futurebird wrote:I'm glad I'm not really going crazy think it's hard to find simple small pots. That said. I've found a few. And they are very functional and lovely. I don't know how "authentic" they are, but I'm not that obsessed to care.
I do think that tea culture is becoming more popular. Especially in NYC.
Naturally this will annoy those of you who keep it real and were there back before it was cool... but the bright side is someone will start making pots for less.
How hard can it be to make a simple small clay pot, with un-glazed walls that brews tea well?? (hard apparently)
When i visited No 1 factory in '96 (or so) a master potter there explained to me that making small pots well is more difficult than large pots, and that large pots draw much better prices as the Asian collectors preferred larger pots. Her pots were then already priced way beyond what i could afford - starting from several thousand dollars up. She had though a box with very nice older shui ping pots to present visitors with, which she gave me one. It's a bit larger - maybe 150 cc, or so, and i use it for when i have several guests.
I don't see prices of pots going down. I have prices only going up, especially for older pots or very well made pots, since i began drinking Chinese tea 22 years ago.
The market is hardly driven by westerners now increasingly exploring Chinese tea, but to the most part by mainland China itself. While back in the 80's/90's the market was driven by Taiwan and Malaysia, nowadays many mainland Chinese are actually going and buying back pots (and stored Pu Erh's) which overseas collectors and sellers from bought back then from China. Mainland China's rising middle class is now finding Tea culture and has the wealth to indulge in both precious pots and teas. Unless China's economy collapses, prices will only continue to go up for the foreseeable future.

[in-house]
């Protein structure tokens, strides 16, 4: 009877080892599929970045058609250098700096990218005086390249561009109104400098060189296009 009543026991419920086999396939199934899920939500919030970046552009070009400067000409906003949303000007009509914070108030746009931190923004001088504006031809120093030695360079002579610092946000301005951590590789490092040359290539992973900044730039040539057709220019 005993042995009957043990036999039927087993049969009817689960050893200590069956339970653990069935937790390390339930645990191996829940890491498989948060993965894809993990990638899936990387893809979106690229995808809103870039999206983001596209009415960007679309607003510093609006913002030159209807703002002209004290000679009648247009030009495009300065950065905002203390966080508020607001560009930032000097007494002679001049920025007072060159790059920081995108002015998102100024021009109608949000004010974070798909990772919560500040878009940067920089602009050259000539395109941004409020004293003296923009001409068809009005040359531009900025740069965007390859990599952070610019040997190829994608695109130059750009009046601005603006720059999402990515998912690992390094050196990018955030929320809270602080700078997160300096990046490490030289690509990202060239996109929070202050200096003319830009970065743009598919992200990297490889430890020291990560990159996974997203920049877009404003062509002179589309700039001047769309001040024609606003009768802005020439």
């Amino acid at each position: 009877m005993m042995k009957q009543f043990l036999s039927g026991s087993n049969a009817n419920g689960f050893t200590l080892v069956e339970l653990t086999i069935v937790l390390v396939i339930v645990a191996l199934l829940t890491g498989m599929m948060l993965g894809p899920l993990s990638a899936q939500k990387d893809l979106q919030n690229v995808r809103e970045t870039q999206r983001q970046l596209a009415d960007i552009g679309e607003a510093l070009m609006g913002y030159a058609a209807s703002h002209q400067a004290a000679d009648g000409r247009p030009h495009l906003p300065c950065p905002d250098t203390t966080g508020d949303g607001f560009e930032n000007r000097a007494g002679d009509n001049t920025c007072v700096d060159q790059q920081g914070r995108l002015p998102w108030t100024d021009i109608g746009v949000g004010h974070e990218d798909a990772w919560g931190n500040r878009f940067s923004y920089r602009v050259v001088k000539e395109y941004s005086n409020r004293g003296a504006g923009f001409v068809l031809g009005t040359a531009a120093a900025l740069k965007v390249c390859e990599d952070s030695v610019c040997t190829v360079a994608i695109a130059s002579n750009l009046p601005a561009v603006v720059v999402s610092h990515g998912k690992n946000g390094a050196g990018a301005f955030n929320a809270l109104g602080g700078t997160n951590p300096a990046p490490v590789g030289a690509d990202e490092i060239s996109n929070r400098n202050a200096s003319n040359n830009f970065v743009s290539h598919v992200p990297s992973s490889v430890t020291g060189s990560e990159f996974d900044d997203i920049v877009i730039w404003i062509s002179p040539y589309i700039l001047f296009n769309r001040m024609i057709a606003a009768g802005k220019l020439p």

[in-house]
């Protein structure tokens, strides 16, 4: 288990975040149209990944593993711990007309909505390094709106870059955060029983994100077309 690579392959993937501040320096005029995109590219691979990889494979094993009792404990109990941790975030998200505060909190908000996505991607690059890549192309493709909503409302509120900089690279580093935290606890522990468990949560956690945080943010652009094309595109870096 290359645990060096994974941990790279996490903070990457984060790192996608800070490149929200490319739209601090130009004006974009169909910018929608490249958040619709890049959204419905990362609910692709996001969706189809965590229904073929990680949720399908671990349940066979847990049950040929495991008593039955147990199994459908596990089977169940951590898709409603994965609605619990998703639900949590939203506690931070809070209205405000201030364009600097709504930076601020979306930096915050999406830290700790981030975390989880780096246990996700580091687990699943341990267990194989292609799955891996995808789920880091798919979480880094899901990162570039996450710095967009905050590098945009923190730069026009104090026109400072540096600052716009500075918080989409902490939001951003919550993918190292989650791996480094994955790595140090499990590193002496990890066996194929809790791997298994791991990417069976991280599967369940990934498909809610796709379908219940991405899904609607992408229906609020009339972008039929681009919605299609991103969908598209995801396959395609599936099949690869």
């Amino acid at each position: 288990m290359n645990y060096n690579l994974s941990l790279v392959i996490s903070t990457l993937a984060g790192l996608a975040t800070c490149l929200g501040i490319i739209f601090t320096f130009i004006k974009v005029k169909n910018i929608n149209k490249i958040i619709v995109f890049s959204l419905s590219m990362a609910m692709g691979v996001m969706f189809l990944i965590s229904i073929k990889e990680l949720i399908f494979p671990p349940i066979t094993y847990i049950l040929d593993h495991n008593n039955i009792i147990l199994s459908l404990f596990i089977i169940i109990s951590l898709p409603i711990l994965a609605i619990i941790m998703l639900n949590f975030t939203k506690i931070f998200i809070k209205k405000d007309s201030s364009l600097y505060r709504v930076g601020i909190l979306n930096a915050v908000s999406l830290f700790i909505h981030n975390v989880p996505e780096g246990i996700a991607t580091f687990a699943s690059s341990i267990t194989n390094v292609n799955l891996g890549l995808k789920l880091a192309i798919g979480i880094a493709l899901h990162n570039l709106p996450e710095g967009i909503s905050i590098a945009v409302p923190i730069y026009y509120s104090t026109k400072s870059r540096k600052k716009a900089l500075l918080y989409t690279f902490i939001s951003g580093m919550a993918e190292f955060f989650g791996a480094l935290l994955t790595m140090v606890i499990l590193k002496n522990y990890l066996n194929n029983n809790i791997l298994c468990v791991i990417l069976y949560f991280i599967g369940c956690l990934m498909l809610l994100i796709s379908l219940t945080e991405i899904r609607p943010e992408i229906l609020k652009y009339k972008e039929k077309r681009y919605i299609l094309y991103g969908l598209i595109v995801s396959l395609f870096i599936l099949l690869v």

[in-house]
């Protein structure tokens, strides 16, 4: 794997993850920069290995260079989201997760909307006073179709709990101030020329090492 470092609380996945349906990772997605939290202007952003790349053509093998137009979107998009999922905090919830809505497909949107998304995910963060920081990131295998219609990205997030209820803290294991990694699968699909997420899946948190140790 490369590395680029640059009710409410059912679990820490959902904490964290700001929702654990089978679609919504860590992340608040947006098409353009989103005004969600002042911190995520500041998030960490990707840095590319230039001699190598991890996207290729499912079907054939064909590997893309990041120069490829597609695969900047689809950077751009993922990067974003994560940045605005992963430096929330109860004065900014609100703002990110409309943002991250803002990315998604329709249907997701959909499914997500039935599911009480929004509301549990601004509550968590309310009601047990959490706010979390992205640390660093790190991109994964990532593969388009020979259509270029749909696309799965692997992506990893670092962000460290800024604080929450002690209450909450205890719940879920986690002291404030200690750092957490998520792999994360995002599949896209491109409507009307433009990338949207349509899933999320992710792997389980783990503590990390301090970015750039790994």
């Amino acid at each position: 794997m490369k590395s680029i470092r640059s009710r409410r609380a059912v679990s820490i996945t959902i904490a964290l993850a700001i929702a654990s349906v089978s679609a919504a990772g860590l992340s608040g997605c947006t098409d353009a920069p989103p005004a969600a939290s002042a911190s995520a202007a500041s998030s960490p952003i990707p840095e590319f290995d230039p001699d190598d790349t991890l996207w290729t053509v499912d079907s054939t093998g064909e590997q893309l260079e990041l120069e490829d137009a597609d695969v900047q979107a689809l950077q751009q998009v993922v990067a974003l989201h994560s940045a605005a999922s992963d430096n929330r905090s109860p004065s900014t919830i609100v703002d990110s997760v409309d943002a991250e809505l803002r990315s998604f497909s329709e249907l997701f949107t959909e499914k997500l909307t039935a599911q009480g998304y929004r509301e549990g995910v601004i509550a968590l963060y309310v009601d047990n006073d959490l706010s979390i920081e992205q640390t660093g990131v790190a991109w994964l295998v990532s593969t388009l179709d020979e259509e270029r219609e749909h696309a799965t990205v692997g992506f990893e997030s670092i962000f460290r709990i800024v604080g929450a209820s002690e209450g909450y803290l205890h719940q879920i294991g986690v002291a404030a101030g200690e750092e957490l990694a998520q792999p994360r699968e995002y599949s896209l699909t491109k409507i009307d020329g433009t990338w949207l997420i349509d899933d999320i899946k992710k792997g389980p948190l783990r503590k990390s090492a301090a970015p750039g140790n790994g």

I haven't bought a Yixing pot in about ten years, and don't plan to either (unless i win the lottery). I feel very lucky that i began drinking Chinese tea. But i also stock up on Pu Erh - i have almost a lifetime supply now. I still need to get a stock of good Yancha, as i have seen prices for really good Yancha going up massively as well.
All dealers and tea people i know have said to me that this does not look like a bubble this time around, but a real growth. More mainland Chinese finding tea - and a limited amount of tea gardens that grow the top quality, and rising labor costs for hand picked and processed teas, and of course for handcrafted pots.